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Yes, NY Times, “being in the moment” is not a magic happiness machine—but it’s still worth it


In the recent New York Times op-ed “Actually, Let’s Not Be in the Moment,” Ruth Whippman argues that mindfulness is becoming “a special circle of self-improvement hell, striving not just for a Pinterest-worthy home, but a Pinterest-worthy mind.” Well, in rebuttal: It doesn’t have to be that way. Here, wellness star Desiree Pais, a Kundalini-trained yogi and founder of clean beauty brand Benshen, shows the way. 

Desiree Pais lessons in heartbreak
Photo: Desiree Pais

I often joke that I was much happier living in the whole “ignorance is bliss” realm prior to entering a career in the wellness world. Now, I find myself wondering if I’m joking.

Over the last few years I have done three yoga trainings, studied with some of the greatest living masters, and have dived headfirst into reading countless books on health and wellness. Yet, I found myself further away from feeling as healthy, vibrant, and happy as I had been promised. I looked and felt the exact opposite. Honestly, I still look and feel the exact opposite.

It’s taken me six years to figure out that I had merely tweaked my perfectionism and turned the pursuit of happiness into another avenue in which I could actually be unhappy. After trying to do every mindfulness practice once and setting extremely high expectations for my self-growth, instead of feeling better I felt more miserable than ever.

In other words: It’s not the practices, folks. It’s us.

But I have learned something: The practices themselves have not been making me unhappy—but my approach to them, and our approach to them as a society, have. We have taken these profound tools and squeezed the life out of them, turning them into another vehicle in which we can chase after one illusion after another, only to find ourselves exhausted and miserable, since we can never seem to reach our destination.In other words: It’s not the practices, folks. It’s us.

The mindfulness revolution, which has been life-changing for some, is starting to drag others down. The reality that’s hard for many of us to wrap our heads around, including myself, is that there’s no inherent happiness in these practices. There’s no happiness on the other side of them. There’s no happiness in mindfulness, there’s no happiness in yoga, there’s no happiness in the “multibillion-dollar spiritual industrial complex,” as Ruth Whippman puts it in her compelling New York Times piece, “Actually, Let’s Not Be in the Moment.”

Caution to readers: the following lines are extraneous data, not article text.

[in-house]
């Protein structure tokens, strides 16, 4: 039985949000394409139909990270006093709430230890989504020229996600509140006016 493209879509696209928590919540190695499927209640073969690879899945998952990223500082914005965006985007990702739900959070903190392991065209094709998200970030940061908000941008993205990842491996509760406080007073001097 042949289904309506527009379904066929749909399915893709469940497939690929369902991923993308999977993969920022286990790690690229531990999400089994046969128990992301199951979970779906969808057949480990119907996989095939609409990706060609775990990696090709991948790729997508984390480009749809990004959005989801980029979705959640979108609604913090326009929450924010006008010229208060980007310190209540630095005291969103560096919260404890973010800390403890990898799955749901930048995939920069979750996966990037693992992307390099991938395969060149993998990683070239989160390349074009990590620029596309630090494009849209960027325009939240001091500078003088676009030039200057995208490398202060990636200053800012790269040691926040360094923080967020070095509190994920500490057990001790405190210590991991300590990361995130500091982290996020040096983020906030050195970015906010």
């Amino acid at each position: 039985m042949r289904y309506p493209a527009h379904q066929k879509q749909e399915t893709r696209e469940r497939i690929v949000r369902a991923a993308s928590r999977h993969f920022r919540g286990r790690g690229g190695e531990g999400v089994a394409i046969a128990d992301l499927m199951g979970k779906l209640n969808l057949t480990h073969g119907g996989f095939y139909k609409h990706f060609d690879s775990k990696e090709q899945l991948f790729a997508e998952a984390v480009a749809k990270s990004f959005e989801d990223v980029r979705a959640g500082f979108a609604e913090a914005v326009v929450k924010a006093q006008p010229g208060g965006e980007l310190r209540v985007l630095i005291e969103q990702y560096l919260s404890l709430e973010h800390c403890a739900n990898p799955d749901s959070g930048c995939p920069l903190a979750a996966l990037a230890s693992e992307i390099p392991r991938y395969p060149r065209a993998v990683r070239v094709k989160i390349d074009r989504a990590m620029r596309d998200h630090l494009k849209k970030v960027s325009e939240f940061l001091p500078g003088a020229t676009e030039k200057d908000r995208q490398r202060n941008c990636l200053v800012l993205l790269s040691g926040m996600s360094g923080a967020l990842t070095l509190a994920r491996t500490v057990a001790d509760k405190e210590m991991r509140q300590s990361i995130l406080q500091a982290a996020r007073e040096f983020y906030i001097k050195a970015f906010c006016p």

Happiness is a choice. It’s a choice we have to make in every moment. The mindfulness, the awareness, the yogic practices are all teaching us to slow down enough to see that we have a choice but still it’s our choice to make. If we haven’t developed mindfulness, we don’t realize that we have the choice, and we continue playing victim to the stories in our heads and the world around us. Mindfulness, the act of coming into the present moment, is solely an opportunity for us to stop the proverbial car and decide if we want to keep driving down that road or if we want to take another.

The mindfulness, the awareness, the yogic practices are all teaching us to slow down enough to see that we have a choice whether to be happy, but still it’s our choice to make.

It’s up to us now to stop using these practices as another means to be unhappy and choose happiness, again and again, in every moment we’re able to remember to be mindful enough. And in the moments we forget, we just keep moving along until the next opportunity arises where we can practice choosing happiness instead of unhappiness.

As a close friend recently told me, which I will share with you all since I think we all need to hear it: “Don’t you dare use your spiritual practice to make you feel bad about yourself.”

Another “positive” thing that can end up bumming you out? Aggressively empowering memes—here, The Big Quiet founder Jesse Israel details the love-hate relationship he has with his Instagram feed. And for more intelligent insights from Pais, check out the surprising, hidden lessons she found in heartbreak